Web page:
Franco Harris’ ‘Immaculate Reception’ was ‘illegal catch,’ radio caller claims

Franco Harris died earlier this week, just days before the 50th anniversary of his “Immaculate Reception.”

His Pittsburgh Steelers were set to retire Harris’ No. 32 in a ceremony Saturday against the Las Vegas Raiders, the same team Harris scored that legendary touchdown against.

Saturday’s ceremony will now be one of remembrance not only for the play but Harris’ life.

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Running back Franco Harris of the Pittsburgh Steelers carries the ball against the Denver Broncos during the mid-1970s in a game at Three Rivers Stadium in Pittsburgh. Harris played for the Steelers from 1972-83.

Running back Franco Harris of the Pittsburgh Steelers carries the ball against the Denver Broncos during the mid-1970s in a game at Three Rivers Stadium in Pittsburgh. Harris played for the Steelers from 1972-83.
(Focus on Sport/Getty Images)

But a caller on ESPN New York radio wanted to remember Harris differently. Louie in New Jersey called 98.7’s “The Michael Kay Show” to contest the legality of the catch.

“I feel bad for the guy dying … That was an illegal catch,” Louie said. 

Franco Harris, left, and John Fuqua, former running backs for the Pittsburgh Steelers, wave Terrible Towels before a game between the Steelers and Cincinnati Bengals at Heinz Field Dec. 23, 2012, in Pittsburgh.

Franco Harris, left, and John Fuqua, former running backs for the Pittsburgh Steelers, wave Terrible Towels before a game between the Steelers and Cincinnati Bengals at Heinz Field Dec. 23, 2012, in Pittsburgh.
(George Gojkovich/Getty Images)

Louie does have an argument that’s never quite been fully settled. 

The widespread belief — and the call made on the field — is the pass deflected off Raiders defensive back Jack Tatum, but there is also widespread contention that the ball actually hit off the Steelers’ John Fuqua.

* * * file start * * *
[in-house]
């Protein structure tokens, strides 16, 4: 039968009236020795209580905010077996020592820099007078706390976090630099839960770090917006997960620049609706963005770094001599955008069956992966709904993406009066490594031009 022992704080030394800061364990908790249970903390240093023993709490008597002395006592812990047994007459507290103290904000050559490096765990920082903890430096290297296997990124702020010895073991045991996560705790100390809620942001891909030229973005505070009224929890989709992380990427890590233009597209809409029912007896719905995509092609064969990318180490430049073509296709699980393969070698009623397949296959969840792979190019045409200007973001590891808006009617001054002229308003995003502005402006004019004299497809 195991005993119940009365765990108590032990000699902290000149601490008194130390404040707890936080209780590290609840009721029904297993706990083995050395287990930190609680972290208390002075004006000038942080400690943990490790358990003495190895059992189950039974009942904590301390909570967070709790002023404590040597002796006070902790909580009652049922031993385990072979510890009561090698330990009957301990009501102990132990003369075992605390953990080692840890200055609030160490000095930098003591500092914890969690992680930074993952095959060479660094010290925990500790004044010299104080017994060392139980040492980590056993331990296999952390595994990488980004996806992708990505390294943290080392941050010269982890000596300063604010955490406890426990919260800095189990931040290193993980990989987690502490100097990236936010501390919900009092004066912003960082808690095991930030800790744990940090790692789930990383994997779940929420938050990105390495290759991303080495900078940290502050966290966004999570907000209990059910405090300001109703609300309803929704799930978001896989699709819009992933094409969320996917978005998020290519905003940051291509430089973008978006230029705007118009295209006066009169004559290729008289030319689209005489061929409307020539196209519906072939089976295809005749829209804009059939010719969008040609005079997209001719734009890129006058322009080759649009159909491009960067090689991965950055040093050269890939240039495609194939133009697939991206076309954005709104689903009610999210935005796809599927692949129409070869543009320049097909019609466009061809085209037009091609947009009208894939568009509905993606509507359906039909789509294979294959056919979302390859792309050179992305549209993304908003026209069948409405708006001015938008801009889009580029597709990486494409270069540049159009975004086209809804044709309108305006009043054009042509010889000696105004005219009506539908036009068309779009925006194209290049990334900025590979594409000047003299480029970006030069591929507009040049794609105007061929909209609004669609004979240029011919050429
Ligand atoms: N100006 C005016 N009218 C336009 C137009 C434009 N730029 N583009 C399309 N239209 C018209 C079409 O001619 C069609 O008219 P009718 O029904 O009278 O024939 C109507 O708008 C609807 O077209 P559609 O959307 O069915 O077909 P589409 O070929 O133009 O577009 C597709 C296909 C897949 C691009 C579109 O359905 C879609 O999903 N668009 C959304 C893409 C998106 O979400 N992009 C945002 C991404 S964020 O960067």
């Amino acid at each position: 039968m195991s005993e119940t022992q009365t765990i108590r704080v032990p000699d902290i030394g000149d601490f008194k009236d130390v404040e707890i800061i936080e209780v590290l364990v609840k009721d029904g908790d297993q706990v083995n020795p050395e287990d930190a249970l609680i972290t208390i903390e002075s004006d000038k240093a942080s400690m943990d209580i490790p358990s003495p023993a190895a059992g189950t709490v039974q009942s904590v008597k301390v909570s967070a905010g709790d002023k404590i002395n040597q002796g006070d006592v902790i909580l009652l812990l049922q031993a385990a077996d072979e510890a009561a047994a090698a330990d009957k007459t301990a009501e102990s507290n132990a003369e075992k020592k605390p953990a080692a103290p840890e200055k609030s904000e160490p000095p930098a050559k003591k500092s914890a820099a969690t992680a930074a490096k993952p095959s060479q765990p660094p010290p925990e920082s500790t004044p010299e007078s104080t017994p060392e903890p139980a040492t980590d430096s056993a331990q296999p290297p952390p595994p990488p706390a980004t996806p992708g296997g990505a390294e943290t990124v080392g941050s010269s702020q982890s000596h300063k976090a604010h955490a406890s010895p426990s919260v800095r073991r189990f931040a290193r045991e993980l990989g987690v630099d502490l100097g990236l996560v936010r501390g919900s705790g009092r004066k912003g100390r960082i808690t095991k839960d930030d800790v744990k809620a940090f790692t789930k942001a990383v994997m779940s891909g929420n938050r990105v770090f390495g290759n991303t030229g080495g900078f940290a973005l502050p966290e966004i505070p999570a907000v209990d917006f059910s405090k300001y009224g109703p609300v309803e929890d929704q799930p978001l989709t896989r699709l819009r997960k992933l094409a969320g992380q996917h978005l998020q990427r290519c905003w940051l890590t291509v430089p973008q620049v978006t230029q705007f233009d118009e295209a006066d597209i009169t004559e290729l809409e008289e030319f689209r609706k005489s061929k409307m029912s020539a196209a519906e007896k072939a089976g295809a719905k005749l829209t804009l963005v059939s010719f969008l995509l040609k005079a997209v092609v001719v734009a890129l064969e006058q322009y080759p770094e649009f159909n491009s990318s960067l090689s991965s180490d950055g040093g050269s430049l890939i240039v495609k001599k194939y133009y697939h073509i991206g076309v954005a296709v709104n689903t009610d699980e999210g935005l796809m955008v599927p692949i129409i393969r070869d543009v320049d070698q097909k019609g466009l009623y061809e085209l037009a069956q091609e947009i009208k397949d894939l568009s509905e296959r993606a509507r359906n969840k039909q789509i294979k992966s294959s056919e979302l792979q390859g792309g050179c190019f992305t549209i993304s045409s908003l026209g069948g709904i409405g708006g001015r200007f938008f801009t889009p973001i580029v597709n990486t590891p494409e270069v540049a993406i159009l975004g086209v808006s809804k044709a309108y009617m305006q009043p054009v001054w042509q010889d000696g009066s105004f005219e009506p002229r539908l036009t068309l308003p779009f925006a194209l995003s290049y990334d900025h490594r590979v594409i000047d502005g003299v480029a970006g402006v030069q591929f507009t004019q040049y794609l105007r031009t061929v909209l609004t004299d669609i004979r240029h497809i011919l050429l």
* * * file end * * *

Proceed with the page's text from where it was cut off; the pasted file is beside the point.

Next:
Back then, a batted ball by an offensive player could not be advanced by another offensive player. By rule, only the first offensive player to touch the ball was eligible to make a catch, unless a defender touched it afterward.

FRANCO HARRIS REMINISCED ABOUT ‘IMMACULATE RECEPTION’ ON CURRENT STEELERS PLAYER’S PODCAST HOURS BEFORE DEATH

“I’m 79, I remember it. [Raiders defensive back] Jack Tatum did not touch the ball,” Louie said, suggesting Fuqua touched the ball, and only he should have been eligible to catch the ball and advance it.

John Madden, the Raiders’ head coach at the time, initially believed the ball touched Tatum but later said he would “never know for sure what happened.” Tatum himself, while initially stating the ball never touched him, later acknowledged he wasn’t sure.

The Pittsburgh Steelers' Franco Harris (32) eludes a tackle by the Oakland Raiders' Jimmy Warren as he runs 42 yards for a touchdown after catching a deflected pass during an AFC divisional playoff game in Pittsburgh Dec. 23, 1972.

The Pittsburgh Steelers’ Franco Harris (32) eludes a tackle by the Oakland Raiders’ Jimmy Warren as he runs 42 yards for a touchdown after catching a deflected pass during an AFC divisional playoff game in Pittsburgh Dec. 23, 1972.
(AP Photo/Harry Cabluck, File)

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The Steelers lost the AFC Championship the following week to the 17-0 Miami Dolphins.

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